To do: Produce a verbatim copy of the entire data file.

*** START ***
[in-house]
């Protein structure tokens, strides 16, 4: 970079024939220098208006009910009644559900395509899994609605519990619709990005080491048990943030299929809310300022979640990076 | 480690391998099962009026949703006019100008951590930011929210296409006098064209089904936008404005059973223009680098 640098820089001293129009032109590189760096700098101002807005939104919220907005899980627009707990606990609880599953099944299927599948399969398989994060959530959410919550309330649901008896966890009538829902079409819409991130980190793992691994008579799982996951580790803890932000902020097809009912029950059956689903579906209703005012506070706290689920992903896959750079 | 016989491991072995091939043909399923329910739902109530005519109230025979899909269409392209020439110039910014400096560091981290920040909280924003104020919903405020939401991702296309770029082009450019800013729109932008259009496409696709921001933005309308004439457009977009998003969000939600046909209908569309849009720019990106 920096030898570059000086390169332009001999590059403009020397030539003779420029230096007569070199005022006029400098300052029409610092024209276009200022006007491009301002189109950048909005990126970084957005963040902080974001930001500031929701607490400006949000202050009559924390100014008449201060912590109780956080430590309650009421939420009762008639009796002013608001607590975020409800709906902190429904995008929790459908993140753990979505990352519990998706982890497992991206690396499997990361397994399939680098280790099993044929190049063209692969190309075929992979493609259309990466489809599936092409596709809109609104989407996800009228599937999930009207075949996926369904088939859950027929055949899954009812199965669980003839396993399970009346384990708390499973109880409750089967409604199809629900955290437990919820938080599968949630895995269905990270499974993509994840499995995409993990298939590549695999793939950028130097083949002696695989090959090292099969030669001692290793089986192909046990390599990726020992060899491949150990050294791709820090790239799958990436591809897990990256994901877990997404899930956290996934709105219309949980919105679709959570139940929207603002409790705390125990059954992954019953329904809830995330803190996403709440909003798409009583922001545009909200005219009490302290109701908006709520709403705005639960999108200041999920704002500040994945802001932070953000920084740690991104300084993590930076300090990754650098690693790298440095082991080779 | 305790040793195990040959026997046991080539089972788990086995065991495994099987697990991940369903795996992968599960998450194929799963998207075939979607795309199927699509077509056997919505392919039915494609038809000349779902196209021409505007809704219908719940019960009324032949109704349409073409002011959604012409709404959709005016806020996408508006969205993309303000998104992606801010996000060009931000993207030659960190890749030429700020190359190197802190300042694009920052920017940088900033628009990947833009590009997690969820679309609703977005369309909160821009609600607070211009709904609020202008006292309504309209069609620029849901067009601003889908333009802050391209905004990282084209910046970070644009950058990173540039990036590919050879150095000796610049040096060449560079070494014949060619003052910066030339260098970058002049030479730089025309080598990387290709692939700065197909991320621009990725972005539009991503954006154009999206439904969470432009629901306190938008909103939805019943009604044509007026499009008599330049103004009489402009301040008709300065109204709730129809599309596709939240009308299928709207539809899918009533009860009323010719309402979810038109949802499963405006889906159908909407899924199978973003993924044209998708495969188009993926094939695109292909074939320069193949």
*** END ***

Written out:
[in-house]
């Protein structure tokens, strides 16, 4: 970079024939220098208006009910009644559900395509899994609605519990619709990005080491048990943030299929809310300022979640990076 | 480690391998099962009026949703006019100008951590930011929210296409006098064209089904936008404005059973223009680098 640098820089001293129009032109590189760096700098101002807005939104919220907005899980627009707990606990609880599953099944299927599948399969398989994060959530959410919550309330649901008896966890009538829902079409819409991130980190793992691994008579799982996951580790803890932000902020097809009912029950059956689903579906209703005012506070706290689920992903896959750079 | 016989491991072995091939043909399923329910739902109530005519109230025979899909269409392209020439110039910014400096560091981290920040909280924003104020919903405020939401991702296309770029082009450019800013729109932008259009496409696709921001933005309308004439457009977009998003969000939600046909209908569309849009720019990106 920096030898570059000086390169332009001999590059403009020397030539003779420029230096007569070199005022006029400098300052029409610092024209276009200022006007491009301002189109950048909005990126970084957005963040902080974001930001500031929701607490400006949000202050009559924390100014008449201060912590109780956080430590309650009421939420009762008639009796002013608001607590975020409800709906902190429904995008929790459908993140753990979505990352519990998706982890497992991206690396499997990361397994399939680098280790099993044929190049063209692969190309075929992979493609259309990466489809599936092409596709809109609104989407996800009228599937999930009207075949996926369904088939859950027929055949899954009812199965669980003839396993399970009346384990708390499973109880409750089967409604199809629900955290437990919820938080599968949630895995269905990270499974993509994840499995995409993990298939590549695999793939950028130097083949002696695989090959090292099969030669001692290793089986192909046990390599990726020992060899491949150990050294791709820090790239799958990436591809897990990256994901877990997404899930956290996934709105219309949980919105679709959570139940929207603002409790705390125990059954992954019953329904809830995330803190996403709440909003798409009583922001545009909200005219009490302290109701908006709520709403705005639960999108200041999920704002500040994945802001932070953000920084740690991104300084993590930076300090990754650098690693790298440095082991080779 | 305790040793195990040959026997046991080539089972788990086995065991495994099987697990991940369903795996992968599960998450194929799963998207075939979607795309199927699509077509056997919505392919039915494609038809000349779902196209021409505007809704219908719940019960009324032949109704349409073409002011959604012409709404959709005016806020996408508006969205993309303000998104992606801010996000060009931000993207030659960190890749030429700020190359190197802190300042694009920052920017940088900033628009990947833009590009997690969820679309609703977005369309909160821009609600607070211009709904609020202008006292309504309209069609620029849901067009601003889908333009802050391209905004990282084209910046970070644009950058990173540039990036590919050879150095000796610049040096060449560079070494014949060619003052910066030339260098970058002049030479730089025309080598990387290709692939700065197909991320621009990725972005539009991503954006154009999206439904969470432009629901306190938008909103939805019943009604044509007026499009008599330049103004009489402009301040008709300065109204709730129809599309596709939240009308299928709207539809899918009533009860009323010719309402979810038109949802499963405006889906159908909407899924199978973003993924044209998708495969188009993926094939695109292909074939320069193949």